Product Liability

Safety advocates hopeful about future auto roof crush standards

Consumer and safety advocates nationwide are praising President Obama’s reported nomination of Chuck Hurley to serve as the next leader of the National Highway Traffic Safety Administration – the government agency that sets the standards for automobile roof crush strength. Actually, setting roof crush standards is not something the NHTSA has done much of since 1971 — the year it established the alarmingly weak standards that are still on the books today. Safety advocates hope that Hurley will overhaul the weak standards, which were written so many decades ago, by the auto companies and for the auto companies.

Hurley has an impressive history of improving automobile and traffic safety. He currently works for Mothers Against Drunk Driving, where he has served as its chief officer since 2005. Prior to MADD, he worked for the National Safety Council, the Insurance Institute of America, and with then-Senator Obama on strengthening Illinois’ auto safety laws.

It’s too early to tell what immediate impact Hurley’s appointment would have on the roof crush standard because it’s due go into effect on April 30 – likely before Hurley is sworn in. In 2005, The NHTSA proposed boosting the roof crush standard to 2.5 times the vehicle’s weight from the current standard of just 1.5 times the vehicle’s weight. However, that standard met delay after delay until the Bush Administration punted it to the new administration altogether.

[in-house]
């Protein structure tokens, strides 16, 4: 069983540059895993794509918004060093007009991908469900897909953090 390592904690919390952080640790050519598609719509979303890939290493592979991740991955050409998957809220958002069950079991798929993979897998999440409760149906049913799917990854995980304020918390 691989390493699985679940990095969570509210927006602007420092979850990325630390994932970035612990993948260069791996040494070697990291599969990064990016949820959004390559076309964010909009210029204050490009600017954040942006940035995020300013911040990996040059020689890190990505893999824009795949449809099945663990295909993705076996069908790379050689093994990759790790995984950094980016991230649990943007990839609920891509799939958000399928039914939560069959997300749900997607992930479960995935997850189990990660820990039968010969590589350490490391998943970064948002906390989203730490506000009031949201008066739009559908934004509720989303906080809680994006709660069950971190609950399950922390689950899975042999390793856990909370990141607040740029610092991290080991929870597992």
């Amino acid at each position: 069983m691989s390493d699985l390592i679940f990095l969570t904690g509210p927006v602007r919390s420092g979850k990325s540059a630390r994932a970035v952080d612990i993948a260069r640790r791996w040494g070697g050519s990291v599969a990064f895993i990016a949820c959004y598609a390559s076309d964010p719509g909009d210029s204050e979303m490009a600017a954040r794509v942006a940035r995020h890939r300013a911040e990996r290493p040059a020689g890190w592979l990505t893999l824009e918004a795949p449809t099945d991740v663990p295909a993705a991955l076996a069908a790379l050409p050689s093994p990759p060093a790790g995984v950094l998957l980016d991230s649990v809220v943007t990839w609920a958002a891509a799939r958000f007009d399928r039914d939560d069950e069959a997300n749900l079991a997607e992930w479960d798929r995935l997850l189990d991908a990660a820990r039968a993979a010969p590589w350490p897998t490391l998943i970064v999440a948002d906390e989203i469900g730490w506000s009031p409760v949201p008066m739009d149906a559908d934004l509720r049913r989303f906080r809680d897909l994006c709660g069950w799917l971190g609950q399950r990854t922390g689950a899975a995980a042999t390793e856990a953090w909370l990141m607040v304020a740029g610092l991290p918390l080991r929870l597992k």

Critics say the new standard will spare just 13-44 of the 10,000 lives lost annually in vehicle rollovers. Sufficiently strong roofs will save many lives and cost manufacturers only $70 per vehicle on average to implement.

Paired with that too-weak standard is another legacy of the old administration: pre-emption, which potentially strips consumers of their right to pursue legal action on the state level. Under pre-emption, a person injured in a vehicle whose roof complied with federal standards would have not be able to pursue legal action in their state’s court system.